Do Classic Trainers pass Smart Trainer riders going uphill?


(Chris Murden) #1

I just downloaded the software and and ready to buy my trainer but I have one specific question regarding the difference between classic trainers and smart trainers. 

If a classic trainer does not know you are going uphill the way a smart trainer does. Do then classic trainer riders basically always cruise at the same speed no matter if the course in going uphill or down hill?

And if this is the case, are smart trainer riders and classic trainer riders on the same servers? Meaning, if you hit an uphill and you are on smart trainer, do all the other riders have the increased difficultly going uphill also, or is it a mixed server where some riders are going 20mph+ uphill where other riders are struggling to maintain, say, 5mph. 

Thanks

 

 


(Stef Levolger) #2

Servers are mixed. However, Zwift does not simply take trainer recorded speed and directly translates that to ingame speed. Rather, it takes your wattage on a smart trainer or with a power meter. And alternatively tries to compute a wattage based on trainer model and given velocity.

What you will find however though is that improperly set classic trainers may have overestimated power levels given to them. And as such leaderboard rankings commonly show classic trainers in top positions. Likewise, on smart trainers players tend to under report their own weight, also making them take up leaderboard positions.

If you take the leaderboard positions with a grain of salt however, none of this truly matters.


(Mark Hewitt) #3

> If a classic trainer does not know you are going uphill the way a smart trainer does. Do then classic trainer riders basically always cruise at the same speed no matter if the course in going uphill or down hill?

 

No. If using a classic trainer Zwift takes the speed of your rear wheel and turns that into a power measurement. Smart trainers report a power measurement to Zwift. This is then fed into the game and the power value and only the power value is used to determine the speed of the rider, so e.g. 200W could have you doing 25mph on the flat but 8mph up hill. This is the same for all types of trainer.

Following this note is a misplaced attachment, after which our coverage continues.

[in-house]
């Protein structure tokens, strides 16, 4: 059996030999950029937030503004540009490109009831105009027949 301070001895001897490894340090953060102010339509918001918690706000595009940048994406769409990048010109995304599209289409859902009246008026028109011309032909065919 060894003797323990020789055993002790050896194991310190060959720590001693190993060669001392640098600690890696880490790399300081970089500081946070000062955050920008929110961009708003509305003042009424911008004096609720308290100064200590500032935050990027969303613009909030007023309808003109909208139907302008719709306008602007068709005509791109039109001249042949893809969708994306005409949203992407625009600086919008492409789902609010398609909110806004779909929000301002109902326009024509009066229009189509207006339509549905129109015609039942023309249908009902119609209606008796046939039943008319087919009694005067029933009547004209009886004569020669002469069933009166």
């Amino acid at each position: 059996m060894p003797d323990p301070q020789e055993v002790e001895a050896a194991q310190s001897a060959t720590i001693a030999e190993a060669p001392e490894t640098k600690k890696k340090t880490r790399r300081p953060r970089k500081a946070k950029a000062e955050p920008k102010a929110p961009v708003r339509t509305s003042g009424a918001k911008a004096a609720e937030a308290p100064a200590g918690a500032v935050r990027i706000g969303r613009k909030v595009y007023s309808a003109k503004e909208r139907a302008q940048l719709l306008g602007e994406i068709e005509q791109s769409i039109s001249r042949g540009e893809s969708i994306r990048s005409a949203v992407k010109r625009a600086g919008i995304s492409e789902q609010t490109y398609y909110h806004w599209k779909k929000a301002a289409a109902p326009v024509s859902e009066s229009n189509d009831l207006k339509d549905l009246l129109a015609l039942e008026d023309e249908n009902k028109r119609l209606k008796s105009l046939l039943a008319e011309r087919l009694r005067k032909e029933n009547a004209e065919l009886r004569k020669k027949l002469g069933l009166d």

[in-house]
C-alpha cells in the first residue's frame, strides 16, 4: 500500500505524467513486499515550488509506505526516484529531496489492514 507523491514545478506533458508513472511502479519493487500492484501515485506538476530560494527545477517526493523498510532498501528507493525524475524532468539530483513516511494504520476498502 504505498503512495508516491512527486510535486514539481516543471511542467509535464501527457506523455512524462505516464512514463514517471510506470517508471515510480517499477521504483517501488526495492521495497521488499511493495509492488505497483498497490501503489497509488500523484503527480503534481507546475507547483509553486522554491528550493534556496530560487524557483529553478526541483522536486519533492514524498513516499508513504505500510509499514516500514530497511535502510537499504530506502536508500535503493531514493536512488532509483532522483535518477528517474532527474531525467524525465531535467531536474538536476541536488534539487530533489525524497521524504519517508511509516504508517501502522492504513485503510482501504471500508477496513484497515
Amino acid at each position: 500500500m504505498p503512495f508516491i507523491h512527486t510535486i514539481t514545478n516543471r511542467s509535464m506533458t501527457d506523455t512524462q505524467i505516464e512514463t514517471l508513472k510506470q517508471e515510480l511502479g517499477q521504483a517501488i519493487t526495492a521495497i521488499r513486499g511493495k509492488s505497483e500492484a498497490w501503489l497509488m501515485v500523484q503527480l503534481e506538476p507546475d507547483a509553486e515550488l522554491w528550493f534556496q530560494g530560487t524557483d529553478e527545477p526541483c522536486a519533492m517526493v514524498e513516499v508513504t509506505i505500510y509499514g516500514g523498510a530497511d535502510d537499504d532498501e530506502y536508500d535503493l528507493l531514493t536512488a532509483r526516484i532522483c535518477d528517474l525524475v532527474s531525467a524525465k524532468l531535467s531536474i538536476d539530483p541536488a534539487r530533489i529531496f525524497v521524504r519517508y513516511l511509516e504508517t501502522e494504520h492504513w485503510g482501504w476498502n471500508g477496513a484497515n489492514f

(Daniel Abbott [TeamWBR]) #4

I have noticed in group rides that riders with a smart meter [in simulation mode] (including myself) tend to maintain speed better at the start of an incline or on hill sections because the resistance of the trainer naturally brings the power output of the rider up (the legs respond just like real life).

I assume that riders with a classic trainer do not feel this and the power output remains constant until they see the drop in their km/h (or that they are falling back) and respond accordingly.

The reverse is true on downhill sections where smart trainers feel the resistance drop and the flywheel kicks in it becomes harder to apply power. Here the classic trainers accelerate (relative to the group) because once again I assume they continue to push a “constant” output.

So, the basic experience is that smart trainers help you climb whereas with a classic trainer it is easier to descend faster.

Of course, experienced riders will take account of this and adjust their output accordingly - meaning that neither set up really gives an advantage.


(Michael Benton) #5

I have a Kickr Snap and I find it difficult to keep up on the climbs.Earlier today on the Richmond course no matter how many watts I put out my rider would be climbing at around 4mph and would occasionally come to a complete stop even though I was pedaling my butt off.My Garmin speed sensor was showing my speed around 12mph and Zwift would show me at 4mph while every other rider on the course sprinted away.Of course the reverse is true on the downhill as my speed sensor would show 25 mph and Zwift would show 35mph.On level ground is the only time Zwift and my Garmin agree on my speed.


(Mark Hewitt) #6

The speed your rear wheel is spinning (which is what Garmin is reading) is of no relevance to anything. Zwift only cares about your power output as that is the only input into the game. 

 

Put your Garmin away and use a smartphone and Zwift Mobile Link for relevant data.

 

 


(Michael Benton) #7

I already use my smartphone with the Zwift app I was just curious to see how far off Zwift speeds were to what my speed would be out on road.Frustrating to be putting out 8w/k and getting smoked by people putting out 1W/k.Could be something wrong on my end but I’ve tried all of Zwift and Wahoo’s recommendations to no avail.Still enjoy Zwift but it’s nearly impossible to do even an easy pace group ride without getting dropped on the climbs.


(Daniel Abbott [TeamWBR]) #8

Honestly, it sounds like something is wrong with your setup. I have a Kickr Snap and don’t have this experience at all.

The only time the Kickr Snap prevents me from putting down Watts is in ERG Mode (which is during Workouts only). I would open a ticket with Zwift/Wahoo about this - both have quick response times.

If you are putting out 8W/kg then you should see 8W/kg in Zwift. That should not vary whatever the simulated gradient.

My advice would be to turn off all other sensors or third party software. Just run the Snap and Zwift (not the Wahoo Fitness App) and see if the hardware you have is creating a conflict. Sorry - can’t be of more help.


(Michael Benton) #9

Yeah probably is something going on with my setup.Glad to hear you aren’t having any issues.I will check and see maybe I have EGR Mode enabled.Thanks for the helpful reply.


(. Keith FoleyChell) #10

Michael, you may have already done this, but I (and a bunch of other people) had the same problem. The fix was a USB extension cable to place the ANT sensor close to the bike, where it can pick up power, cadence etc. more efficiently. Hope this helps.